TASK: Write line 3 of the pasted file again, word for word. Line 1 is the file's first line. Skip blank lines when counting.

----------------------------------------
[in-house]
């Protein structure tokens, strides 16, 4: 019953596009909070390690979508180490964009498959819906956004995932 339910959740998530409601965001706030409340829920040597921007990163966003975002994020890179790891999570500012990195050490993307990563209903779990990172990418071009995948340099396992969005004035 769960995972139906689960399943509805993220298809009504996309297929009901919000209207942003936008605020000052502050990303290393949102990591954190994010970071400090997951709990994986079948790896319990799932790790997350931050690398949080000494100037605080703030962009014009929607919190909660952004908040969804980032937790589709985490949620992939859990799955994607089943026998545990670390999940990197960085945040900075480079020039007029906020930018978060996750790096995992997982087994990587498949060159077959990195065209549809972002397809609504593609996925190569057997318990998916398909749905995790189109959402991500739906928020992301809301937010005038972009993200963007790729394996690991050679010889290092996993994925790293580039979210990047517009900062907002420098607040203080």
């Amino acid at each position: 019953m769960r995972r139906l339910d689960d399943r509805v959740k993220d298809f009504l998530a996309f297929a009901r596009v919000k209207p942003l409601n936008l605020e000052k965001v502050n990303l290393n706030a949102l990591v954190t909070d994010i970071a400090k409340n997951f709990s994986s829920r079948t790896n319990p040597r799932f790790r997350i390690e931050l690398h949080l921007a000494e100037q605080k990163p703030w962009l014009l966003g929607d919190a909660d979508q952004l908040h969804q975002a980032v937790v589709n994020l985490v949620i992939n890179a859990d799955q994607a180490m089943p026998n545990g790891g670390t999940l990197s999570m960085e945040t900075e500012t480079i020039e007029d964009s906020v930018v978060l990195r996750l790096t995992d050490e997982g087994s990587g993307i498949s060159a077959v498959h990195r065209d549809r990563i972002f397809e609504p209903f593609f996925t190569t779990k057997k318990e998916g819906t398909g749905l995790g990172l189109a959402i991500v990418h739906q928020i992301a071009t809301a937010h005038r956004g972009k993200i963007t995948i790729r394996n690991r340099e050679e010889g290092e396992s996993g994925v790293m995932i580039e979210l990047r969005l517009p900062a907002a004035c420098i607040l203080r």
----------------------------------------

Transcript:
């Amino acid at each position: 019953m769960r995972r139906l339910d689960d399943r509805v959740k993220d298809f009504l998530a996309f297929a009901r596009v919000k209207p942003l409601n936008l605020e000052k965001v502050n990303l290393n706030a949102l990591v954190t909070d994010i970071a400090k409340n997951f709990s994986s829920r079948t790896n319990p040597r799932f790790r997350i390690e931050l690398h949080l921007a000494e100037q605080k990163p703030w962009l014009l966003g929607d919190a909660d979508q952004l908040h969804q975002a980032v937790v589709n994020l985490v949620i992939n890179a859990d799955q994607a180490m089943p026998n545990g790891g670390t999940l990197s999570m960085e945040t900075e500012t480079i020039e007029d964009s906020v930018v978060l990195r996750l790096t995992d050490e997982g087994s990587g993307i498949s060159a077959v498959h990195r065209d549809r990563i972002f397809e609504p209903f593609f996925t190569t779990k057997k318990e998916g819906t398909g749905l995790g990172l189109a959402i991500v990418h739906q928020i992301a071009t809301a937010h005038r956004g972009k993200i963007t995948i790729r394996n690991r340099e050679e010889g290092e396992s996993g994925v790293m995932i580039e979210l990047r969005l517009p900062a907002a004035c420098i607040l203080r």